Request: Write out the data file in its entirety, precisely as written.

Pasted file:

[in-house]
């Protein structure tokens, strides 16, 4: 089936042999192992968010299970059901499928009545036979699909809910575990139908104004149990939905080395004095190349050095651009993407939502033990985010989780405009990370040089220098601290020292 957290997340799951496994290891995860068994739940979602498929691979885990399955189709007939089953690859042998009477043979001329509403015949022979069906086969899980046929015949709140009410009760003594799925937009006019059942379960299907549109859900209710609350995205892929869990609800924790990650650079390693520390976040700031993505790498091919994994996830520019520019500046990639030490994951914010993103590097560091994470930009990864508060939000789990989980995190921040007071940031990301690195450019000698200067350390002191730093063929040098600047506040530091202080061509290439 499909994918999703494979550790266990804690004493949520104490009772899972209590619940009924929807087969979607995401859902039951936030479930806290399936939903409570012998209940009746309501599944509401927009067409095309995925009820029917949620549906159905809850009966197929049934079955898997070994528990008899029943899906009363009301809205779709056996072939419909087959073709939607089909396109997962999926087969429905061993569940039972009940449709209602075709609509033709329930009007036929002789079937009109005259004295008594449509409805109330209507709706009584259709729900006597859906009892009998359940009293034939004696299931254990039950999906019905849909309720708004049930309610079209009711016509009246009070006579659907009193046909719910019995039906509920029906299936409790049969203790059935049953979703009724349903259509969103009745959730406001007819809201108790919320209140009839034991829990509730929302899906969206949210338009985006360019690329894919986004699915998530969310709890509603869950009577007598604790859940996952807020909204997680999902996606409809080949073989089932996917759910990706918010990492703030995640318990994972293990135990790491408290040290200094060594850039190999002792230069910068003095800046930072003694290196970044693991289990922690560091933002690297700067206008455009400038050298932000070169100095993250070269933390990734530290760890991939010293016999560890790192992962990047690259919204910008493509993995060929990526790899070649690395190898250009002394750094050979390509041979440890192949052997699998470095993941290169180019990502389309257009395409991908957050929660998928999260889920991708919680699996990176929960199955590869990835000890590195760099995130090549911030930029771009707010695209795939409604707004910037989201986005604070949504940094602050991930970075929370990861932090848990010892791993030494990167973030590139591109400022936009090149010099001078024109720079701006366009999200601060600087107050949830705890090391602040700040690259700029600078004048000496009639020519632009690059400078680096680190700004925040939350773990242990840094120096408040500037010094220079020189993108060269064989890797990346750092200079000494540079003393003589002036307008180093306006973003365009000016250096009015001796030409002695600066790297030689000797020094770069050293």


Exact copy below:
[in-house]
């Protein structure tokens, strides 16, 4: 089936042999192992968010299970059901499928009545036979699909809910575990139908104004149990939905080395004095190349050095651009993407939502033990985010989780405009990370040089220098601290020292 957290997340799951496994290891995860068994739940979602498929691979885990399955189709007939089953690859042998009477043979001329509403015949022979069906086969899980046929015949709140009410009760003594799925937009006019059942379960299907549109859900209710609350995205892929869990609800924790990650650079390693520390976040700031993505790498091919994994996830520019520019500046990639030490994951914010993103590097560091994470930009990864508060939000789990989980995190921040007071940031990301690195450019000698200067350390002191730093063929040098600047506040530091202080061509290439 499909994918999703494979550790266990804690004493949520104490009772899972209590619940009924929807087969979607995401859902039951936030479930806290399936939903409570012998209940009746309501599944509401927009067409095309995925009820029917949620549906159905809850009966197929049934079955898997070994528990008899029943899906009363009301809205779709056996072939419909087959073709939607089909396109997962999926087969429905061993569940039972009940449709209602075709609509033709329930009007036929002789079937009109005259004295008594449509409805109330209507709706009584259709729900006597859906009892009998359940009293034939004696299931254990039950999906019905849909309720708004049930309610079209009711016509009246009070006579659907009193046909719910019995039906509920029906299936409790049969203790059935049953979703009724349903259509969103009745959730406001007819809201108790919320209140009839034991829990509730929302899906969206949210338009985006360019690329894919986004699915998530969310709890509603869950009577007598604790859940996952807020909204997680999902996606409809080949073989089932996917759910990706918010990492703030995640318990994972293990135990790491408290040290200094060594850039190999002792230069910068003095800046930072003694290196970044693991289990922690560091933002690297700067206008455009400038050298932000070169100095993250070269933390990734530290760890991939010293016999560890790192992962990047690259919204910008493509993995060929990526790899070649690395190898250009002394750094050979390509041979440890192949052997699998470095993941290169180019990502389309257009395409991908957050929660998928999260889920991708919680699996990176929960199955590869990835000890590195760099995130090549911030930029771009707010695209795939409604707004910037989201986005604070949504940094602050991930970075929370990861932090848990010892791993030494990167973030590139591109400022936009090149010099001078024109720079701006366009999200601060600087107050949830705890090391602040700040690259700029600078004048000496009639020519632009690059400078680096680190700004925040939350773990242990840094120096408040500037010094220079020189993108060269064989890797990346750092200079000494540079003393003589002036307008180093306006973003365009000016250096009015001796030409002695600066790297030689000797020094770069050293």